Prevalence of musculoskeletal symptoms
Majority of the respondents were experiencing the feeling of pain in neck (74%) followed by feeling of stiffness (56.3%) and appearance of swelling (55.93%). Among the respondents 74 per cent of the respondents were experiencing the feeling of pain in upper limb, 59.3 per cent in back and 60 per cent in lower limb (Table 4). Pharmacy packaging workers have a high relative prevalence of discomforts in terms of knees (44.7%), back (36.8%) and neck (31.6%) pain (Varmazyar et al., 2009).

Relationship between posture and self reported musculoskeletal symptoms
The relationship between upper arm score, lower arm score, wrist score with musculoskeletal symptoms in neck, shoulder, upper limb, back, lower limb and over all body were found to be non-significant. The wrist twist score showed significant positive correlation with musculoskeletal symptoms in neck (r=0.17), shoulder (r=0.17), upper limb (r=0.17) and over all body (r=0.13). Significant positive correlation was found between neck, trunk score with musculoskeletal symptoms in all musculoskeletal regions. Legs score showed significant positive correlation with musculoskeletal symptoms in shoulder (r=0.14), upper limb (r=0.14) and over all body (r=0.13). The arm and wrist score showed significant positive correlation with musculoskeletal symptoms in neck (r=0.23), shoulder (r=0.20), upper limb (r=0.14) and over all body (r=0.14). The neck, trunk and legs score showed significant positive correlation with musculoskeletal symptoms in neck (r=0.50), shoulder (r=0.51), upper limb (r=0.59), back (0.44), lower limb (0.44) and over all body (r=0.56). Body posture score showed significant positive correlation with musculoskeletal symptoms in neck (r=0.47), shoulder (r=0.46), upper limb (r=0.49), back (0.34), lower limb (0.33) and over all body (r=0.47) (Table 5).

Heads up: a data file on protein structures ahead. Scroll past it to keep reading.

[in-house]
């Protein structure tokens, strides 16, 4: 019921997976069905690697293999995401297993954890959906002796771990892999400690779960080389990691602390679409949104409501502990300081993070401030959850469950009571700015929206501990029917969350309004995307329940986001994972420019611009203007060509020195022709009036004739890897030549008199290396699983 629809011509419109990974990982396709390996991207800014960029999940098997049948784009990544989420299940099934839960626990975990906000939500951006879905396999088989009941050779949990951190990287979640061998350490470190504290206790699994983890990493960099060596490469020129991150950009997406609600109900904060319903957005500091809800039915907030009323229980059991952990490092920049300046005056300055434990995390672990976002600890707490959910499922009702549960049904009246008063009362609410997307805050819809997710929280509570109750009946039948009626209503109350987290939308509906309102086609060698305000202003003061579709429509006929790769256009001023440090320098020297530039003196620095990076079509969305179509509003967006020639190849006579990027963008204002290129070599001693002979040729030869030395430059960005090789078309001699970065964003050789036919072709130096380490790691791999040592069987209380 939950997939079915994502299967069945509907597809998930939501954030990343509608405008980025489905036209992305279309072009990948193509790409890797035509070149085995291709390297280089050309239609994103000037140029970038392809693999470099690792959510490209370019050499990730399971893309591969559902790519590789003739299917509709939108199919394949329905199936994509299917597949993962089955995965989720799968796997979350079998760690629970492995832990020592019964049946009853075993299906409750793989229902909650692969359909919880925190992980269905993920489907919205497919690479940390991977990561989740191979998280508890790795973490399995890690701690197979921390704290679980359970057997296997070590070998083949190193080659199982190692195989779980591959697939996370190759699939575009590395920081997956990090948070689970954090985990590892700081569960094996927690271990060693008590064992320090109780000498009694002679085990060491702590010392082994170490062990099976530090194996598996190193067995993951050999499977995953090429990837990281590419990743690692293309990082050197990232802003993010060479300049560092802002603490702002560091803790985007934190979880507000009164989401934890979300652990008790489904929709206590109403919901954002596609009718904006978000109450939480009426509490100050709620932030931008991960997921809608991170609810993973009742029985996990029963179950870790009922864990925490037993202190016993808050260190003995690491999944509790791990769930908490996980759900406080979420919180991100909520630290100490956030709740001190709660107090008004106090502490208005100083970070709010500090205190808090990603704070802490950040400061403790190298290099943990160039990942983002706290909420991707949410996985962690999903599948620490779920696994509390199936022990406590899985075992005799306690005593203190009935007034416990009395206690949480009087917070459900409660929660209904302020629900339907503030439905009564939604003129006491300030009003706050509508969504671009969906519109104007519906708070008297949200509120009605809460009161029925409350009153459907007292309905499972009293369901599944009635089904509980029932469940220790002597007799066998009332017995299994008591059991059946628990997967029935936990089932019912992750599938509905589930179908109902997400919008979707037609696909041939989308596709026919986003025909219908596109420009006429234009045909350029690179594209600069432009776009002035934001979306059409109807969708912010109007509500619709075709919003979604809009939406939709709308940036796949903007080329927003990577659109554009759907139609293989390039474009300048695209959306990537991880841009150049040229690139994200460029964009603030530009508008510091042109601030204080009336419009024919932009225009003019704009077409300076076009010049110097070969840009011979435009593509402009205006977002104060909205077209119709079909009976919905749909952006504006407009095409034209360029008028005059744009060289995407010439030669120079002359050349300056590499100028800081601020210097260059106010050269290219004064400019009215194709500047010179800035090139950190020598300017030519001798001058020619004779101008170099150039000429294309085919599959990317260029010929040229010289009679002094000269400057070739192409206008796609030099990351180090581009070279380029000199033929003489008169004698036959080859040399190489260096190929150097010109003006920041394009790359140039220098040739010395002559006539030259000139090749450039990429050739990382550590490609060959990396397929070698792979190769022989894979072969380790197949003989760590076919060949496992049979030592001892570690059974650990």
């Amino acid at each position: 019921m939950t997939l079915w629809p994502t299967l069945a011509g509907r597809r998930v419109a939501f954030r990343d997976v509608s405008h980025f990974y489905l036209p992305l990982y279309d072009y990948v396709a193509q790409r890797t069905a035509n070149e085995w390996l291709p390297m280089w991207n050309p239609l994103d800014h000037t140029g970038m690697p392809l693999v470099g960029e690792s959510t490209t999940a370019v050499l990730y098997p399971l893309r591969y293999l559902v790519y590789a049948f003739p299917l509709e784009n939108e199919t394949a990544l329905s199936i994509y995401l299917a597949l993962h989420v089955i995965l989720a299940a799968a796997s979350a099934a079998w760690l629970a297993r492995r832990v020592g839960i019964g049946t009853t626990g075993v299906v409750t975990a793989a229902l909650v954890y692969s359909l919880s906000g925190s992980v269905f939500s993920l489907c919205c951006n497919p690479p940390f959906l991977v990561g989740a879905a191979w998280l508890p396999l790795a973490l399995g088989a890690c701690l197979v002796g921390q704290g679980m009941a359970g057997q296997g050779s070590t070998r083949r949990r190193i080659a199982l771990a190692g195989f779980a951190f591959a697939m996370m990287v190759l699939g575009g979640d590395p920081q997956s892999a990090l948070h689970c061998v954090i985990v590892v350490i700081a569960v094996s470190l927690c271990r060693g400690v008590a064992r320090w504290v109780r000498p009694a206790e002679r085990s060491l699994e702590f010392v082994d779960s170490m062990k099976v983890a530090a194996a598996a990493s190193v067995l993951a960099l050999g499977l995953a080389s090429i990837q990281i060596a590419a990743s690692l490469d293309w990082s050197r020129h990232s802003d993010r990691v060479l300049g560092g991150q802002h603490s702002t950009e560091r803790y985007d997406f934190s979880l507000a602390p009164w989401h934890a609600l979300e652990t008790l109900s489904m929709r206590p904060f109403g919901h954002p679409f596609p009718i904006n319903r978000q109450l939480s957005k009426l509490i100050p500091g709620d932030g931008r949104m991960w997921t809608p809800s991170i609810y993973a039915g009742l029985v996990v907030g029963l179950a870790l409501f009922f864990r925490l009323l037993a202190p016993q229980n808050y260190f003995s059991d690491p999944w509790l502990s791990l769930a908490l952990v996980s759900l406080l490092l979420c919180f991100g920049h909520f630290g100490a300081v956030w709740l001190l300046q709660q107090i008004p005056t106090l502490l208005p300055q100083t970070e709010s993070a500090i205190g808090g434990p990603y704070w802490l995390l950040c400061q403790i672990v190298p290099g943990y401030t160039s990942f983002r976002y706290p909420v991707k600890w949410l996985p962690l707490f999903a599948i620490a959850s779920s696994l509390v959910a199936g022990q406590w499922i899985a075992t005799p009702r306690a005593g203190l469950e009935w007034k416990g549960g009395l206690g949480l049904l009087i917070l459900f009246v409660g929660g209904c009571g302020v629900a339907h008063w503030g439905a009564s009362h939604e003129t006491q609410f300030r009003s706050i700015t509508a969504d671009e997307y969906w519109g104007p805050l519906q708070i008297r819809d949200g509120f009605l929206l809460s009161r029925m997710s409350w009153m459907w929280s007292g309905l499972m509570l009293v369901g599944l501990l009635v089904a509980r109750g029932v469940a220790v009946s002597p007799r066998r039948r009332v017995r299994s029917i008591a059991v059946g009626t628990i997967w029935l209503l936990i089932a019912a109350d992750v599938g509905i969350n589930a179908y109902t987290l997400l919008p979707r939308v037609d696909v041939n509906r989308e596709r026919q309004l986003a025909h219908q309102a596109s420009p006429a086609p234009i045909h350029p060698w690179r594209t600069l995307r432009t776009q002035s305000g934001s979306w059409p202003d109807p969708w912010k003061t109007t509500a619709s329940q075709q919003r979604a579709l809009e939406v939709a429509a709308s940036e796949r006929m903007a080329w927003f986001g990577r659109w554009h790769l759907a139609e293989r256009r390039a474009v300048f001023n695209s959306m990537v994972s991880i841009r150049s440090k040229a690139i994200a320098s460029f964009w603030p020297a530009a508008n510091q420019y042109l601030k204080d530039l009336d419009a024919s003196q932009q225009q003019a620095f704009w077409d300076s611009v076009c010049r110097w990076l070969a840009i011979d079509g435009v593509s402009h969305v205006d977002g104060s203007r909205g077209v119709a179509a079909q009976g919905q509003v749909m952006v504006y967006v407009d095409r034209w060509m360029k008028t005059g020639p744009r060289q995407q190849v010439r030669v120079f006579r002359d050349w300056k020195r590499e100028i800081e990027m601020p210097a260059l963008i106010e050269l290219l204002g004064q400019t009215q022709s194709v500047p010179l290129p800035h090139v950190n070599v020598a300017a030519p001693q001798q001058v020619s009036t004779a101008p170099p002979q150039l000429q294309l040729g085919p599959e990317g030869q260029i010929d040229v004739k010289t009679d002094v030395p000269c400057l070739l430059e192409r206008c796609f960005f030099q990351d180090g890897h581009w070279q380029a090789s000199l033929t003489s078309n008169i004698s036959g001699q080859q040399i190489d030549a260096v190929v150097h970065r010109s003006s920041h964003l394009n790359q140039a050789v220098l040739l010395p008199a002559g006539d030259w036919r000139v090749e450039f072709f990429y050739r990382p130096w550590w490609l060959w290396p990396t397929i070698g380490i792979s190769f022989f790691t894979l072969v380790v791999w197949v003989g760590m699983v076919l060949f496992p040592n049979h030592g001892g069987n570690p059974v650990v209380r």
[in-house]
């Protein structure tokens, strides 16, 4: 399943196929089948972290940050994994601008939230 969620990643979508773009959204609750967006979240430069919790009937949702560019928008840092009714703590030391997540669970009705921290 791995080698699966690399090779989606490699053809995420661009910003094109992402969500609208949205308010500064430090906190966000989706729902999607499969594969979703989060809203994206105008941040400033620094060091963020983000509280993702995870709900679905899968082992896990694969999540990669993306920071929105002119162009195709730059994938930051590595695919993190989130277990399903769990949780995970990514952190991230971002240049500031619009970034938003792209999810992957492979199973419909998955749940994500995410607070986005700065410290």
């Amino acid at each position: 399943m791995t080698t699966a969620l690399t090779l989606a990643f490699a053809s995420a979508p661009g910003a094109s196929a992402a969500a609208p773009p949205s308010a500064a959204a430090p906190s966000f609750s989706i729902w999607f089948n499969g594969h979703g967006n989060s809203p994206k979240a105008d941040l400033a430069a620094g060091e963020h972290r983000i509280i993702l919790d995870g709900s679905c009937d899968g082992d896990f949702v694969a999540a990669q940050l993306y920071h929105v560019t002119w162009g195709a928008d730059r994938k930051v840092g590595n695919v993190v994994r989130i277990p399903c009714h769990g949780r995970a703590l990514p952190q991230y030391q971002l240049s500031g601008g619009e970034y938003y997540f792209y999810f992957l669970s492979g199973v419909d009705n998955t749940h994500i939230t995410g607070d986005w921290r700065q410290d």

Through ANOVA, the computed F values revealed  significant mean difference between arm and wrist position score and musculoskeletal symptoms in neck (F=10.76**), shoulder (F=8.35**), upper limb (F=3.02*) and over all body (F=3.95*). The computed F values revealed significant mean difference at 0.01 level between neck, trunk and legs position score and musculoskeletal symptoms in neck (F=26.75**), shoulder (F=26.36**), upper limb (F=42.79**), back (F=19.86**) and lower limb (F=20.08**) and over all body (F=36.85**). The computed F values revealed significant mean difference between body postural score and musculoskeletal symptoms in neck (F=30.70**), shoulder (F=33.33**), upper limb (F=31.67**), back (F=15.89**), lower limb (F=12.12**) and over all body (F=13.47**). Significant differences were observed between RULA body part scores and the reported pain in neck and trunk in packing workers in pharmaceutical industry (Pourmahabadian et al., 2008 [12]). Survey revealed that among truck drivers RULA scores were significant particularly in neck (Massccesi et al., 2003) and similar among carpet menders (Choobineh et al., 2004) According to the results of the present study it can be concluded that the arm and wrist position of women workers in packing activities of pharmaceutical industry was at low to moderate risk. Respondents earned a score of 3, 4 and 5 were categorized as low risk group, moderate risk group and relatively high risk group. Multiple comparisons test was used to compare the risk groups. The women with arm and wrist at low and moderate risk position were sometimes experiencing musculoskeletal symptoms in neck, shoulder, upper limb and over all body. The women with arm and wrist at high risk position were frequently experiencing musculoskeletal symptoms in neck, shoulder, upper limb and over all body. Similar findings were reported by Varmazyar et al. (2008) among packing workers in pharmaceutical industry. The position of arm and wrist while at work play a major role in developing pain and other musculoskeletal symptoms. In the present investigation the neck, trunk, legs position scores less than or equal to 3 were categorized as low risk position, scores 4-6 as moderate risk and scores 7 and above 7 as high risk position. The women with neck, trunk, legs at low risk position were never experienced musculoskeletal symptoms in neck, shoulder and rarely experienced musculoskeletal symptoms in upper limb, back, lower limb and over all body. The women with neck, trunk, legs at moderate risk position were sometimes experiencing musculoskeletal symptoms in neck, shoulder, upper limb, back, lower limb and in over all body. The women with neck, trunk, legs at high risk position were frequently experiencing musculoskeletal symptoms in neck, shoulder, upper limb, back, lower limb and in over all body. According to Mc. Atamney and Corlet (1987) RULA final posture scores 1-2 are acceptable posture scores, scores 3-4 are low risk posture scores, scores 4-6 are moderate risk posture scores and scores 7 and above 7 are high risk posture scores. Women working with low risk body posture were rarely experiencing musculoskeletal symptoms in neck, shoulder, upper limb, back, lower limb and over all body. Women working at moderate risk posture were sometimes experiencing musculoskeletal symptoms in neck, shoulder, upper limb, back, lower limb and in over all body. Women working at high risk posture were frequently experiencing musculoskeletal symptoms in neck, shoulder, upper limb, back, lower limb and in over all body. Through step wise regression the determinants for musculoskeletal symptoms in neck, shoulder, upper limb, back, lower limb and over all body were found. It showed significant results that neck position was contributing for causing musculoskeletal symptoms in neck and trunk position for causing musculoskeletal symptoms in shoulder, upper limb, back, lower limb and over all body.